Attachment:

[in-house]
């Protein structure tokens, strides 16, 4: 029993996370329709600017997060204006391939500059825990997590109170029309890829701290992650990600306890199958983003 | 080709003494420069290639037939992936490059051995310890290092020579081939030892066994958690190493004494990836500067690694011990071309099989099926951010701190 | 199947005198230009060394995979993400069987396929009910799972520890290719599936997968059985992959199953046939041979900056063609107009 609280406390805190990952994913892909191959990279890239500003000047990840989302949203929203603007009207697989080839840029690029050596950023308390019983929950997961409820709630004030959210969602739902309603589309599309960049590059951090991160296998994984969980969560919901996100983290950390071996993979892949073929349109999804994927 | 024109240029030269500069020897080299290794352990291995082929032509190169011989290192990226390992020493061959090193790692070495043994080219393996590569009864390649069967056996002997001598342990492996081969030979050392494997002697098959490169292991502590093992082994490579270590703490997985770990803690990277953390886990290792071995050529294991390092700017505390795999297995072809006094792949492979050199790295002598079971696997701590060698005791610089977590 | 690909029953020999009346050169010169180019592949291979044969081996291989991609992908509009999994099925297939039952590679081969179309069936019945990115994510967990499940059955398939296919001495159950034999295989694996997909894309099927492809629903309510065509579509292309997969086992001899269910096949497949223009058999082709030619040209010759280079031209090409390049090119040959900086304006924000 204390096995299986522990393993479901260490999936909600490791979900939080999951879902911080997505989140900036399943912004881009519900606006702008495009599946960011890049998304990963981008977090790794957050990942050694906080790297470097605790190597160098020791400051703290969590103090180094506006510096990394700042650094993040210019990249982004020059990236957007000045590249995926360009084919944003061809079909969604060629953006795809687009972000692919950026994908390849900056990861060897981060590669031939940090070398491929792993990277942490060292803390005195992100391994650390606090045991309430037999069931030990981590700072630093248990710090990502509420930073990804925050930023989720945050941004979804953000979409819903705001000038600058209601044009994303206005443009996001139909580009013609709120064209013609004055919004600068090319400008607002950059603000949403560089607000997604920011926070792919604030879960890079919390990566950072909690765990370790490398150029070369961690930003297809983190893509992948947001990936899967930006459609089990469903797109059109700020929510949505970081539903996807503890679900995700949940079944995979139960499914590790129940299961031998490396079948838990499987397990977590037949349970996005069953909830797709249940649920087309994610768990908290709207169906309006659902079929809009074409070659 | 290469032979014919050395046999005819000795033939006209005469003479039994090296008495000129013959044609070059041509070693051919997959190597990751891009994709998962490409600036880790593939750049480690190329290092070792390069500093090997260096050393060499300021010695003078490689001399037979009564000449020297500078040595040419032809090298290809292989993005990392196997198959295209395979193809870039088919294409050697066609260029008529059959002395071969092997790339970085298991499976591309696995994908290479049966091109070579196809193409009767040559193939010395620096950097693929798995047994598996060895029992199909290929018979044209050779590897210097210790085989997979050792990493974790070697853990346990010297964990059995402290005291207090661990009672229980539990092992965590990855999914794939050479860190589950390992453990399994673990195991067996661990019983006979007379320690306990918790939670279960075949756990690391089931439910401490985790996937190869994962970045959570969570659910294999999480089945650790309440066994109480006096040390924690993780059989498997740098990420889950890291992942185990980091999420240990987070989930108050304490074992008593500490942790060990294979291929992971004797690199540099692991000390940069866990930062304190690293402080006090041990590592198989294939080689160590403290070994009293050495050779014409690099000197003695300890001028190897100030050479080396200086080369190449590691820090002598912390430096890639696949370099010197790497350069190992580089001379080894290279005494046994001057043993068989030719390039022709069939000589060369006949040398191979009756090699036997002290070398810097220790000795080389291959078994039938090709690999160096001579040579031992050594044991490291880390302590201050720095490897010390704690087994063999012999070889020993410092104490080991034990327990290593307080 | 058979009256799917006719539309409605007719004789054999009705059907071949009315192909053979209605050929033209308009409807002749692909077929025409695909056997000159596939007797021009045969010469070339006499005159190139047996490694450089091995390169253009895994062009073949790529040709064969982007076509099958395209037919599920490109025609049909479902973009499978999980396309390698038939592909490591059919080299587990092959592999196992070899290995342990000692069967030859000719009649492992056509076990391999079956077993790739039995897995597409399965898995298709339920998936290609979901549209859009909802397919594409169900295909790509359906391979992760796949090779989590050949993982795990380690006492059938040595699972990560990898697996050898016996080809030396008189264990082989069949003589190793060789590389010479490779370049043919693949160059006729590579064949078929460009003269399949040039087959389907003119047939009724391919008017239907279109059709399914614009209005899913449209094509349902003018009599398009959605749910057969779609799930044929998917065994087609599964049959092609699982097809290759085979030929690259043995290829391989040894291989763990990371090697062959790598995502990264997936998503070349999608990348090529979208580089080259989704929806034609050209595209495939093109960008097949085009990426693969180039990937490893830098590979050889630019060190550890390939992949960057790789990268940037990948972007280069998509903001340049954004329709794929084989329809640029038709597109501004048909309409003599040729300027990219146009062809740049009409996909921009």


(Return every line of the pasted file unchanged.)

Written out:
[in-house]
């Protein structure tokens, strides 16, 4: 029993996370329709600017997060204006391939500059825990997590109170029309890829701290992650990600306890199958983003 | 080709003494420069290639037939992936490059051995310890290092020579081939030892066994958690190493004494990836500067690694011990071309099989099926951010701190 | 199947005198230009060394995979993400069987396929009910799972520890290719599936997968059985992959199953046939041979900056063609107009 609280406390805190990952994913892909191959990279890239500003000047990840989302949203929203603007009207697989080839840029690029050596950023308390019983929950997961409820709630004030959210969602739902309603589309599309960049590059951090991160296998994984969980969560919901996100983290950390071996993979892949073929349109999804994927 | 024109240029030269500069020897080299290794352990291995082929032509190169011989290192990226390992020493061959090193790692070495043994080219393996590569009864390649069967056996002997001598342990492996081969030979050392494997002697098959490169292991502590093992082994490579270590703490997985770990803690990277953390886990290792071995050529294991390092700017505390795999297995072809006094792949492979050199790295002598079971696997701590060698005791610089977590 | 690909029953020999009346050169010169180019592949291979044969081996291989991609992908509009999994099925297939039952590679081969179309069936019945990115994510967990499940059955398939296919001495159950034999295989694996997909894309099927492809629903309510065509579509292309997969086992001899269910096949497949223009058999082709030619040209010759280079031209090409390049090119040959900086304006924000 204390096995299986522990393993479901260490999936909600490791979900939080999951879902911080997505989140900036399943912004881009519900606006702008495009599946960011890049998304990963981008977090790794957050990942050694906080790297470097605790190597160098020791400051703290969590103090180094506006510096990394700042650094993040210019990249982004020059990236957007000045590249995926360009084919944003061809079909969604060629953006795809687009972000692919950026994908390849900056990861060897981060590669031939940090070398491929792993990277942490060292803390005195992100391994650390606090045991309430037999069931030990981590700072630093248990710090990502509420930073990804925050930023989720945050941004979804953000979409819903705001000038600058209601044009994303206005443009996001139909580009013609709120064209013609004055919004600068090319400008607002950059603000949403560089607000997604920011926070792919604030879960890079919390990566950072909690765990370790490398150029070369961690930003297809983190893509992948947001990936899967930006459609089990469903797109059109700020929510949505970081539903996807503890679900995700949940079944995979139960499914590790129940299961031998490396079948838990499987397990977590037949349970996005069953909830797709249940649920087309994610768990908290709207169906309006659902079929809009074409070659 | 290469032979014919050395046999005819000795033939006209005469003479039994090296008495000129013959044609070059041509070693051919997959190597990751891009994709998962490409600036880790593939750049480690190329290092070792390069500093090997260096050393060499300021010695003078490689001399037979009564000449020297500078040595040419032809090298290809292989993005990392196997198959295209395979193809870039088919294409050697066609260029008529059959002395071969092997790339970085298991499976591309696995994908290479049966091109070579196809193409009767040559193939010395620096950097693929798995047994598996060895029992199909290929018979044209050779590897210097210790085989997979050792990493974790070697853990346990010297964990059995402290005291207090661990009672229980539990092992965590990855999914794939050479860190589950390992453990399994673990195991067996661990019983006979007379320690306990918790939670279960075949756990690391089931439910401490985790996937190869994962970045959570969570659910294999999480089945650790309440066994109480006096040390924690993780059989498997740098990420889950890291992942185990980091999420240990987070989930108050304490074992008593500490942790060990294979291929992971004797690199540099692991000390940069866990930062304190690293402080006090041990590592198989294939080689160590403290070994009293050495050779014409690099000197003695300890001028190897100030050479080396200086080369190449590691820090002598912390430096890639696949370099010197790497350069190992580089001379080894290279005494046994001057043993068989030719390039022709069939000589060369006949040398191979009756090699036997002290070398810097220790000795080389291959078994039938090709690999160096001579040579031992050594044991490291880390302590201050720095490897010390704690087994063999012999070889020993410092104490080991034990327990290593307080 | 058979009256799917006719539309409605007719004789054999009705059907071949009315192909053979209605050929033209308009409807002749692909077929025409695909056997000159596939007797021009045969010469070339006499005159190139047996490694450089091995390169253009895994062009073949790529040709064969982007076509099958395209037919599920490109025609049909479902973009499978999980396309390698038939592909490591059919080299587990092959592999196992070899290995342990000692069967030859000719009649492992056509076990391999079956077993790739039995897995597409399965898995298709339920998936290609979901549209859009909802397919594409169900295909790509359906391979992760796949090779989590050949993982795990380690006492059938040595699972990560990898697996050898016996080809030396008189264990082989069949003589190793060789590389010479490779370049043919693949160059006729590579064949078929460009003269399949040039087959389907003119047939009724391919008017239907279109059709399914614009209005899913449209094509349902003018009599398009959605749910057969779609799930044929998917065994087609599964049959092609699982097809290759085979030929690259043995290829391989040894291989763990990371090697062959790598995502990264997936998503070349999608990348090529979208580089080259989704929806034609050209595209495939093109960008097949085009990426693969180039990937490893830098590979050889630019060190550890390939992949960057790789990268940037990948972007280069998509903001340049954004329709794929084989329809640029038709597109501004048909309409003599040729300027990219146009062809740049009409996909921009």